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How artist Kenny Dunkan challenges Black bodies' representation


In each one of its issues, Numéro art showcases the French artistic scene most promising young talents. Today, focus on Guadeloupean 32-year-old artist and former Villa Medici resident Kenny Dunkan, who uses photography, sculpture as well as video and installation to challenge depictions of the Black body and create beauty from nothing.

  • Jacquard wool jacket, cotton poplin shirt, denim shorts and tie, GUCCI.

Hair : Chiao Chenet with Oribe at Bryant Artists. Make-up : Lloyd Simmonds at Agence Carole. Styling assistant : Arthur Callegari

Many artists speak of their first major aesthetic experience as an epiphany: whether it be happening in a concert hall or a museum, it helped make them who they are. For Kenny Dunkan, the epiphany took place during carnival in the streets of Pointe-à-Pitre, Guadaloupe, where he grew up. Mesmerized by the creative euphoria, the performers’ costumes and booming music that accompanied them, he saw an opportunity for artistic expression. At just ten years old, he created his first “sculpture,” a float made of planks and boards, wire and tulle, which already displayed an unusual hybridization of materials and a performative involvement of the body. Above all, it revealed an aesthetic quest, which would later become fundamental to his practice: “how to create beauty from nothing.”

Kenny Dunkan, “Angel of syncretism” (2020).

Kenny Dunkan, “No apologies” (2020).

From childhood, Dunkan developed a passion for design that combined his natural affinity for DIY, including recycling of cheap materials, with his enthusiasm for luxury, as represented by the work of Philippe Starck or George Nelson, whose symbolic power spread through glossy magazines. Naturally, the dazzle of it all drew him to Paris, where he studied at the École des arts décoratifs. After beginning with scenography, he soon shifted to a smaller scale when he started to create jewellery from metal nuts and hose clamps: resembling chain mail, his pieces evoke the sacred costumes and mystical rites of the Caribbean, its unusual components anchoring it in an uncertain present. While his very precise technique testify to his taste for painstaking craft, one can also identify the scars of a colonial past and the piled-up refuse of contemporary overproduction, the expression of an imagination nourished by a lively spiritual and material memory. Connected by chains and shackles, some of his works simulate fragments of busts, while others mix pieces of plastic and hair wax to create shapes akin to funerary effigies. Though at times slightly sepulchral in nature, his oeuvre is, more than anything, forcefully jubilant.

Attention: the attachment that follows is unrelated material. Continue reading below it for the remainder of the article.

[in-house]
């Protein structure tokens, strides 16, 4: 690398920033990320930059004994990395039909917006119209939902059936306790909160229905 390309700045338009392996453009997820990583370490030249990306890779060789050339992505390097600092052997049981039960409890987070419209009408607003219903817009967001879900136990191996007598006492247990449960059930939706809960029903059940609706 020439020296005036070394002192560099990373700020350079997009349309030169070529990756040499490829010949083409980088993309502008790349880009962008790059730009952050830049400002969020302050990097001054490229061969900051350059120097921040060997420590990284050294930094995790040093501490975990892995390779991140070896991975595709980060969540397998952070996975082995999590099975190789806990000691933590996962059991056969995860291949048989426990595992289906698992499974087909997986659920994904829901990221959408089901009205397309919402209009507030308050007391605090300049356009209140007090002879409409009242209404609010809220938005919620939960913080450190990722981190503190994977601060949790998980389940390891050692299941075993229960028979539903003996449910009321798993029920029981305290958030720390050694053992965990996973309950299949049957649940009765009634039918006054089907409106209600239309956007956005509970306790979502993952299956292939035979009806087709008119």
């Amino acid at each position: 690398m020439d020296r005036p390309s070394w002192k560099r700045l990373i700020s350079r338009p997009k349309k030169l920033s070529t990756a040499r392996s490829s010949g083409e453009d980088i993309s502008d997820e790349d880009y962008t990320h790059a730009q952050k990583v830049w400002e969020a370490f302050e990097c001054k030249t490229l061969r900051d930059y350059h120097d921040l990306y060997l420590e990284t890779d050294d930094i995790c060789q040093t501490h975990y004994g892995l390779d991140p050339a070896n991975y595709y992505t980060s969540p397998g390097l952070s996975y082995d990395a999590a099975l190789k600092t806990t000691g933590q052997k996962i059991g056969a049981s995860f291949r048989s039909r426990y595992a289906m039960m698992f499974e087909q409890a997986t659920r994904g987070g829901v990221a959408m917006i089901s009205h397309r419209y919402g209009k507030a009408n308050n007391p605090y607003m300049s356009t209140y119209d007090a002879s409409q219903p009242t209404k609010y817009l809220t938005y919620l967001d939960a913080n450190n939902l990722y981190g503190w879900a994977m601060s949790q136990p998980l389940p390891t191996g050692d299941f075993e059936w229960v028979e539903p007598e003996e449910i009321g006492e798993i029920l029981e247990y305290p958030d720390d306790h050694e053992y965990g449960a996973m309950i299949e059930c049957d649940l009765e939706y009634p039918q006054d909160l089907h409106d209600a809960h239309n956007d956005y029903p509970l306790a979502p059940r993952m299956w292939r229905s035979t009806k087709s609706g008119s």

Kenny Dunkan, “Homeworking club” (2020).

Kenny Dunkan, “Affinities are miracles” (2019). Courtesy Galerie Les filles du calvaire

Dunkan’s work becomes all the more powerful when he experiments with photographic and video self-portraiture. Early in his career, he began adorning himself with his own sculptures, immortalizing himself from every angle and using his body more and more as a highly symbolic artistic medium. During his first few years in Paris, when he was not only studying but also working as a model, he kept a blog called TheKennnyDunkanshow in which he edited and animated his own photos from modelling jobs, superimposing images of himself in front of a Chanel boutique or freneticallly dressing and undressing himself with different digital clothes and accessories. With studied irony, these manipulated images allowed him to regain control of a body that had been previously appropriated and instrumentalized by the fashion industry.


In 2014, at Paris’s place du Trocadéro, he donned a vest adorned with miniature golden Eiffel Towers and danced in front of the “Iron Lady,” letting the garment fall slowly to bits, literally deconstructing his formerly idealized image of the French capital. In this way his Black body became a malleable artistic tool that allowed him to distance himself from what he had experienced, giving him the power to, as he himself puts it, “generate [his] own image rather than the one that had been assigned to [him]”. Assigned to him, that is, by Western society and a Parisian cultural milieu that is primarily white.

Jacquard wool jacket, cotton poplin shirt, denim shorts and tie, GUCCI.